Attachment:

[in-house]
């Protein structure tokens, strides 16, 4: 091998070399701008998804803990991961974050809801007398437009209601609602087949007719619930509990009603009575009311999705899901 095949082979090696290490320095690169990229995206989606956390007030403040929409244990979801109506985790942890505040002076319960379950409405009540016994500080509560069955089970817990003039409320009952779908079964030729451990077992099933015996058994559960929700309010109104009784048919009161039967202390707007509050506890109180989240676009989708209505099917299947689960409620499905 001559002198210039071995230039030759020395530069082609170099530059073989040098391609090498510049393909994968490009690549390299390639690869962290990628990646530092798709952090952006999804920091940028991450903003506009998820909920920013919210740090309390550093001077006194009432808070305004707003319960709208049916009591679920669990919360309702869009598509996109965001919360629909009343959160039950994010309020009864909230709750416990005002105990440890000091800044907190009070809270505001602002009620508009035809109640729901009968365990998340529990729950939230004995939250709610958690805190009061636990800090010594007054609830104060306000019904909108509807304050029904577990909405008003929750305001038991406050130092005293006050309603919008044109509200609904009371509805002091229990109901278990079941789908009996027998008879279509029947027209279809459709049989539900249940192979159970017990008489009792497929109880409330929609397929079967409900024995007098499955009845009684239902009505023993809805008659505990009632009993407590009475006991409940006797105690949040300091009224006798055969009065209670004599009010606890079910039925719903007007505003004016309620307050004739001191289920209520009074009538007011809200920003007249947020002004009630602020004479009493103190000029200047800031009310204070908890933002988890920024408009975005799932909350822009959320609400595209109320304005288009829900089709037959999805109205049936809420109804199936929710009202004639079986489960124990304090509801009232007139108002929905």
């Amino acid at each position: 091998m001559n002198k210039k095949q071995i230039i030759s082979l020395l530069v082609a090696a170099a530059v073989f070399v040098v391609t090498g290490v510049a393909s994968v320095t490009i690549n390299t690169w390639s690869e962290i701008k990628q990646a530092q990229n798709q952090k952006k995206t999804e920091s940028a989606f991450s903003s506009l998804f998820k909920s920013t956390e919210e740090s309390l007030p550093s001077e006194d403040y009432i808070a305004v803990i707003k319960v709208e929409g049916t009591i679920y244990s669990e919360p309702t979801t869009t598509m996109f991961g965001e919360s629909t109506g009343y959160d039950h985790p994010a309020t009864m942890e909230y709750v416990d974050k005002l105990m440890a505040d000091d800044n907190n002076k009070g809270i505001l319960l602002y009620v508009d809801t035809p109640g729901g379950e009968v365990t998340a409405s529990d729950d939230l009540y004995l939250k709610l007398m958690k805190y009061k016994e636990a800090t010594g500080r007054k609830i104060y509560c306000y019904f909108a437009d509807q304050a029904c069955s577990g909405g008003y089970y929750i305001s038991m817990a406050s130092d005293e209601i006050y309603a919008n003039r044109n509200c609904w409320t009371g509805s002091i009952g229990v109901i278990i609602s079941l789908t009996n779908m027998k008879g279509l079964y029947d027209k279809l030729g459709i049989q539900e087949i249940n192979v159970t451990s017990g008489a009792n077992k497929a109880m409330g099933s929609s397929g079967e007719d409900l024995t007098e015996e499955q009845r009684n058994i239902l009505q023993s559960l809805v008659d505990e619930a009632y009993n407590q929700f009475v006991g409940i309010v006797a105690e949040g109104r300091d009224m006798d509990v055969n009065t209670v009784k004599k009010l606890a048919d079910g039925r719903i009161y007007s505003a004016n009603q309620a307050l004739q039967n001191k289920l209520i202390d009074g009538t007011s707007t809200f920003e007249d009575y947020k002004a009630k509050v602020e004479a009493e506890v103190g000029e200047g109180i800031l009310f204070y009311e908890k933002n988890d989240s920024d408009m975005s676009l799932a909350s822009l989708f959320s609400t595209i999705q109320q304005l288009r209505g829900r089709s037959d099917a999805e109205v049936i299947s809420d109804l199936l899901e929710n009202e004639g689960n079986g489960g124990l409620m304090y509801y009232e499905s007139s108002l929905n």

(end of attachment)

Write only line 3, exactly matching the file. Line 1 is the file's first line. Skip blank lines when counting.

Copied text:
């Amino acid at each position: 091998m001559n002198k210039k095949q071995i230039i030759s082979l020395l530069v082609a090696a170099a530059v073989f070399v040098v391609t090498g290490v510049a393909s994968v320095t490009i690549n390299t690169w390639s690869e962290i701008k990628q990646a530092q990229n798709q952090k952006k995206t999804e920091s940028a989606f991450s903003s506009l998804f998820k909920s920013t956390e919210e740090s309390l007030p550093s001077e006194d403040y009432i808070a305004v803990i707003k319960v709208e929409g049916t009591i679920y244990s669990e919360p309702t979801t869009t598509m996109f991961g965001e919360s629909t109506g009343y959160d039950h985790p994010a309020t009864m942890e909230y709750v416990d974050k005002l105990m440890a505040d000091d800044n907190n002076k009070g809270i505001l319960l602002y009620v508009d809801t035809p109640g729901g379950e009968v365990t998340a409405s529990d729950d939230l009540y004995l939250k709610l007398m958690k805190y009061k016994e636990a800090t010594g500080r007054k609830i104060y509560c306000y019904f909108a437009d509807q304050a029904c069955s577990g909405g008003y089970y929750i305001s038991m817990a406050s130092d005293e209601i006050y309603a919008n003039r044109n509200c609904w409320t009371g509805s002091i009952g229990v109901i278990i609602s079941l789908t009996n779908m027998k008879g279509l079964y029947d027209k279809l030729g459709i049989q539900e087949i249940n192979v159970t451990s017990g008489a009792n077992k497929a109880m409330g099933s929609s397929g079967e007719d409900l024995t007098e015996e499955q009845r009684n058994i239902l009505q023993s559960l809805v008659d505990e619930a009632y009993n407590q929700f009475v006991g409940i309010v006797a105690e949040g109104r300091d009224m006798d509990v055969n009065t209670v009784k004599k009010l606890a048919d079910g039925r719903i009161y007007s505003a004016n009603q309620a307050l004739q039967n001191k289920l209520i202390d009074g009538t007011s707007t809200f920003e007249d009575y947020k002004a009630k509050v602020e004479a009493e506890v103190g000029e200047g109180i800031l009310f204070y009311e908890k933002n988890d989240s920024d408009m975005s676009l799932a909350s822009l989708f959320s609400t595209i999705q109320q304005l288009r209505g829900r089709s037959d099917a999805e109205v049936i299947s809420d109804l199936l899901e929710n009202e004639g689960n079986g489960g124990l409620m304090y509801y009232e499905s007139s108002l929905n």